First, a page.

• Platform providers must establish a system of ‘compensate-first’ or consumer rights security deposits for compensating consumers using the platforms.
  • Where sellers infringe consumers’ rights on the platforms and platform providers are unable to provide the real identity, address and contact of the sellers, platform providers shall become liable to the consumers directly.

5. Personal data of consumers

  • Business operators must not collect or use unfair methods to collect personal data on consumers. Security systems must be established to ensure data collected are safe from leaks, damage etc.
  • The individuals concerned must have consented to the collection of the data. Business operators must keep for at least five years any supporting documentation showing performance of its obligations to inform and obtain the consent of consumers.
  • The definition of personal data is clarified and apart from the usual information such as name, sex, date of birth and ID number, it is expressly stated to include biometrics, health status and information on purchase.

6. Industry-specific requirements

  • Passenger transport operators must provide transport for consumers according to the time, location, route and schedule as agreed at the time tickets were sold. Operators must assist with and bear costs relating to changes and refunds if delays and cancellations were due to factors originating from the operator.
  • Finance service operators must comply with a list of requirements under the Draft Regulations. Finance service operators must respect consumers’ rights to information and to decide. They must not hide information on risks, exaggerate profits, conduct forced trades or proactively provide products/services with risks that cannot be tolerated by a consumer.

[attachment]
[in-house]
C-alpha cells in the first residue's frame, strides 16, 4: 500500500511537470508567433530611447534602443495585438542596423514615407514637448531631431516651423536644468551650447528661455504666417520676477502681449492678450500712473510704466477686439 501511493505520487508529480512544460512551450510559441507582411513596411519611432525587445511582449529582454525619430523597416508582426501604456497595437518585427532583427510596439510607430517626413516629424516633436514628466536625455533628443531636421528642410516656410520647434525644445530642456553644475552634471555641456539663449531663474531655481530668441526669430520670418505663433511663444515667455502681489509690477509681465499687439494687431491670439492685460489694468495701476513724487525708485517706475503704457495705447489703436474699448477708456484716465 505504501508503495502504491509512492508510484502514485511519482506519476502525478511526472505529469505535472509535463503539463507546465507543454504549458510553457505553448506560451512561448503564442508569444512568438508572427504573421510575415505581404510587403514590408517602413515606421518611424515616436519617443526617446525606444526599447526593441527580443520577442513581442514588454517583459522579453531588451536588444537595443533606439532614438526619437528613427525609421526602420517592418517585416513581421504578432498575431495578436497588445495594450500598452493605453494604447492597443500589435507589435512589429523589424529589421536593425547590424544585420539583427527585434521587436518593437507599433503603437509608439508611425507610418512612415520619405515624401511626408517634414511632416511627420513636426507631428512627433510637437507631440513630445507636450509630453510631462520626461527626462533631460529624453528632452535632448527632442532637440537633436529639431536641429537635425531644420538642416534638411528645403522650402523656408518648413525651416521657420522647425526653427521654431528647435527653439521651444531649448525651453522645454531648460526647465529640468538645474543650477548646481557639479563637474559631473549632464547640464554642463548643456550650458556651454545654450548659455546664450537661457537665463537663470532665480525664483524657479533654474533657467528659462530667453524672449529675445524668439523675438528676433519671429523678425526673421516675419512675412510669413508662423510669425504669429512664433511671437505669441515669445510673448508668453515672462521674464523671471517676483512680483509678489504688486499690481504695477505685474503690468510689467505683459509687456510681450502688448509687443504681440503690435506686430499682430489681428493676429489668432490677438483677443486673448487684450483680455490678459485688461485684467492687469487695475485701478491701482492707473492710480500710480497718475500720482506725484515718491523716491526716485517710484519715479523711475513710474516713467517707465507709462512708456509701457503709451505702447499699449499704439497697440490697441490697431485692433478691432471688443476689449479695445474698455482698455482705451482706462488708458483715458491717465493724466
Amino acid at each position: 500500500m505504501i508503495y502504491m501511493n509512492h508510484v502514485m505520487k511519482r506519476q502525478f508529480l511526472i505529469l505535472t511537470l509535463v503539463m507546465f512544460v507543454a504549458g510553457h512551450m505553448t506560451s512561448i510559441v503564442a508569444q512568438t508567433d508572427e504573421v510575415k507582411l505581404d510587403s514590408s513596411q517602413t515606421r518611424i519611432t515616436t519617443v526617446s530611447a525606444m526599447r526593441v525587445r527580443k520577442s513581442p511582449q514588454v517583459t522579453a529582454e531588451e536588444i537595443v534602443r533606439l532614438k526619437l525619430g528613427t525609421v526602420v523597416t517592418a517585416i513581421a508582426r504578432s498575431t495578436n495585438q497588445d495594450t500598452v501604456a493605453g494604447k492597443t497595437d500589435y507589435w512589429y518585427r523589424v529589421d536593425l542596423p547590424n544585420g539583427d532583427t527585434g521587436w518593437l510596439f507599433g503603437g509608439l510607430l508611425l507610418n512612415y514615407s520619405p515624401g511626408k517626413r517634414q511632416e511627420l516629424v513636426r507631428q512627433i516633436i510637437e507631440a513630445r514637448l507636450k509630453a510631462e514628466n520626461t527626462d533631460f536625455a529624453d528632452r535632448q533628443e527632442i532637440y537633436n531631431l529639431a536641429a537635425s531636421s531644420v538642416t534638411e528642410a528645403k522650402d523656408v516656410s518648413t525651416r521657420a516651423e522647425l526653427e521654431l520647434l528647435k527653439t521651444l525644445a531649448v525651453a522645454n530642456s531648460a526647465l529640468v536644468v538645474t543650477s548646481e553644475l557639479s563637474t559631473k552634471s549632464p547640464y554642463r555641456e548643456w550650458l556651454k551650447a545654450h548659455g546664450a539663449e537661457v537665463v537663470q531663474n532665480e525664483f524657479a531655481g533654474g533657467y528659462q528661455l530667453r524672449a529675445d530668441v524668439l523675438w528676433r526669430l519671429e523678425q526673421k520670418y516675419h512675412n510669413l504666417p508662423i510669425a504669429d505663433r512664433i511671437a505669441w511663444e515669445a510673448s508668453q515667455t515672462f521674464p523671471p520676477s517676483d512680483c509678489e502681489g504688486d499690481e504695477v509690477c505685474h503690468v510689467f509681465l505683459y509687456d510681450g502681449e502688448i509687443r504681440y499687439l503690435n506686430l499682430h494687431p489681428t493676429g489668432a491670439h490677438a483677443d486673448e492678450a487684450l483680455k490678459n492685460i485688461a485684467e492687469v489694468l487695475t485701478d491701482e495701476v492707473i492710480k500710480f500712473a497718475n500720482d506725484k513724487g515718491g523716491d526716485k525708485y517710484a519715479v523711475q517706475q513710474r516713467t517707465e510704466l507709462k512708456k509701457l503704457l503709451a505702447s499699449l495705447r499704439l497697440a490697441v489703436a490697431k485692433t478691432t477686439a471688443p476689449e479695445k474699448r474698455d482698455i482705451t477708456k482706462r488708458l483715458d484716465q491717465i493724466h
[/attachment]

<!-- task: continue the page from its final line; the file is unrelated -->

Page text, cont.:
• Food and beverage operators must list all prices clearly. Specifically, the Draft Regulations prohibit “minimum charges” and similar unreasonable restrictive terms.
  • Training providers must clearly inform consumers of the training aim, curriculum, status of staff, training address or website, pricing structure etc. Various behaviours are prohibited and these include requiring pre-payment of tuition fees exceeding one semester, six months or 100 hours, increase agreed tuition fees and force students to terminate or delay studies through unfair means.
  • The Draft Regulations also contain provisions specific to utilities, courier, interior decoration, property management, motor car and electronics repairs, beauty and agency businesses.The SAIC is accepting comments on the Draft Regulations until Monday 5 September 2016. We have been keeping a close eye on the legislative developments in this area (locally and globally) and are well positioned to assist businesses in submitting comments to help shape the law.

Whilst the Draft Regulations have brought clarification to certain areas and provide greater protection to consumers, there are also new compliance requirements on businesses. Businesses should keep themselves apprised and consider reviewing their business operations in China for compliance once the Draft Regulations are finalised.